Friday, April 2, 2010

Real Food Love, California Style

Eliza and I taking in the early morning sunshine in Berkeley, California.

Hello lovely readers! I've just returned from a wonderful trip to the Northern California coast, where grass munching cows stroll along the road (and on the road) as they please, "free-range" as could be. We could hardly wait to get a juicy grass-fed burger!

We enjoyed some outstanding road food, the best being fresh oysters on the half-shell. This is what I call real fast food. We drove up to Drake's Bay Oyster Farm, my husband placed an order while I stayed in the car with our sleeping baby, the cashier shucked a dozen oysters for us and we savored them with a squeeze of lemon and a drop of hot sauce. I had never before had oysters plucked from the sea the same day I ate them, and these were succulent, salty, delicate and sweet all at once. Oysters are the perfect food for hungry travelers and food lovers.

I also loved our simple breakfast at Cafe Fanny (named after a French film heroine, as is Chez Panisse owner Alice Water's daughter), in Berkeley. A very nice cafe au lait and attention to the detail of the ingredients, made this little place superb. The butter was cultured, bright orange-hued perfection, tasting almost like a rich aged Cheddar cheese, and came from Strauss Family Creamery. Eggs were served soft-boiled in a cup, just as my mother used to make them for me when I was young. Buckwheat crepes with prosciutto, anyone?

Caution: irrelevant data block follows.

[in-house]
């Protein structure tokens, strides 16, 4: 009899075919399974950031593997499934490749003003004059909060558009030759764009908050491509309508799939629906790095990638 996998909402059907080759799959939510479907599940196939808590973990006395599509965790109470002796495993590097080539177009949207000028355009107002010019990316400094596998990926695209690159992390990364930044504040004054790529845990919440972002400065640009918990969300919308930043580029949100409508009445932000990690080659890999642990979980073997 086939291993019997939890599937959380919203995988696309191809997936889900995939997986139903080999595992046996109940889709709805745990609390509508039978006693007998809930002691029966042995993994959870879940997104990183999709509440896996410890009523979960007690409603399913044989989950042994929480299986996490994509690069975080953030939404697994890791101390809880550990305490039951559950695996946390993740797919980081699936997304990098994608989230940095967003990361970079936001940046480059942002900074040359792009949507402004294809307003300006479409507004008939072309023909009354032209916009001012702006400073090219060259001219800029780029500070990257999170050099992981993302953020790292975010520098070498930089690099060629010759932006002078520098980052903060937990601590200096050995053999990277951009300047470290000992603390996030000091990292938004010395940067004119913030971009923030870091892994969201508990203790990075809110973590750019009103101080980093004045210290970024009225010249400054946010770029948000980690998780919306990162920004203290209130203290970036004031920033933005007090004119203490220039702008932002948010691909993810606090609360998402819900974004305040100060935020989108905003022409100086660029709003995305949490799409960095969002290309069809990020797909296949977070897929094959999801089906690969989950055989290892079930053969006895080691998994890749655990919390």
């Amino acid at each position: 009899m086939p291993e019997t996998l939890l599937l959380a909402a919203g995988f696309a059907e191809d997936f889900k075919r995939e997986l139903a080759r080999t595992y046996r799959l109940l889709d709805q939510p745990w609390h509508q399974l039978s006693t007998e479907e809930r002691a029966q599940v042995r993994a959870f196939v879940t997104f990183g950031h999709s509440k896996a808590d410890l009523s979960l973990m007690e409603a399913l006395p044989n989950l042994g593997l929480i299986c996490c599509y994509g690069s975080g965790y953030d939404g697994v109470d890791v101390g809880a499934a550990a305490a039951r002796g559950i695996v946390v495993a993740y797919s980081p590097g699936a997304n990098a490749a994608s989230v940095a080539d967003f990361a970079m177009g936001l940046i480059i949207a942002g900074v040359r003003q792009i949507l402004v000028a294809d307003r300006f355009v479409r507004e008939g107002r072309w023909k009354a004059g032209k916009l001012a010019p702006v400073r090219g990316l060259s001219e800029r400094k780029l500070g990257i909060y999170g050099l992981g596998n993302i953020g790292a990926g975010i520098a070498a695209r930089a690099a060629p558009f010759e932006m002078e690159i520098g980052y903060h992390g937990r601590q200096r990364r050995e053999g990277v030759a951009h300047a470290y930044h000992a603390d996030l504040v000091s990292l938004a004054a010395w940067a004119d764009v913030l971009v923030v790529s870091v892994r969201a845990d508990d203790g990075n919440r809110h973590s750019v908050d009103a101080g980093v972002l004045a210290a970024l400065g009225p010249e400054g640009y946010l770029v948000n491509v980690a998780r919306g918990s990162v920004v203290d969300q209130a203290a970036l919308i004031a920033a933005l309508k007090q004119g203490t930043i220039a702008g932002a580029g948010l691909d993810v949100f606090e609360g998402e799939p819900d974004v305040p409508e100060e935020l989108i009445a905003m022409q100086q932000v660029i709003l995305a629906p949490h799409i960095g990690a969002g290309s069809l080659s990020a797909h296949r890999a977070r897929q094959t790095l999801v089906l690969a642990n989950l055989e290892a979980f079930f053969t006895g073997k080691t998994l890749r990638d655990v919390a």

We had a beautiful supper at Stellina, in Point Reyes Station. Local, grass-fed beef cheeks braised with rosemary potatoes and a cardoon gratin were both hearty, nourishing, and homey dishes. Dessert was a pear and oat crumble with cardamom infused whipped cream.

I loved the emphasis many restaurants there had on procuring local, sustainably produced food. We even checked out a few co-ops and natural foods grocers, the nicest one of which was Good Earth Natural Foods in Fairfax. They carried local milk in glass bottles and you could literally see 1/4 of the bottle was a top layer of yellow cream. Our poor Minnesota cows just don't have it so good, they have to wait until June for their milk to be rich in beta-carotene from rapidly growing Spring grass.

Though California was beautiful, lush, and green, I did miss Minneapolis and am happy to be back, brown grass and all.

This post is being shared with Kelly the Kitchen Kop's Real Food Wednesday.


  1. Sounds like this was a delicious trip! (well, I'll pass on oysters, but that's just me - heh!) It's amazing how food just sounds better when you know it's real. I hate eating something and thinking, "I wonder how much of this is genetically modified" or "how many preservatives are in this" and so on...!

  2. i used to dislike oysters as well, but these were so yummy and ultra fresh!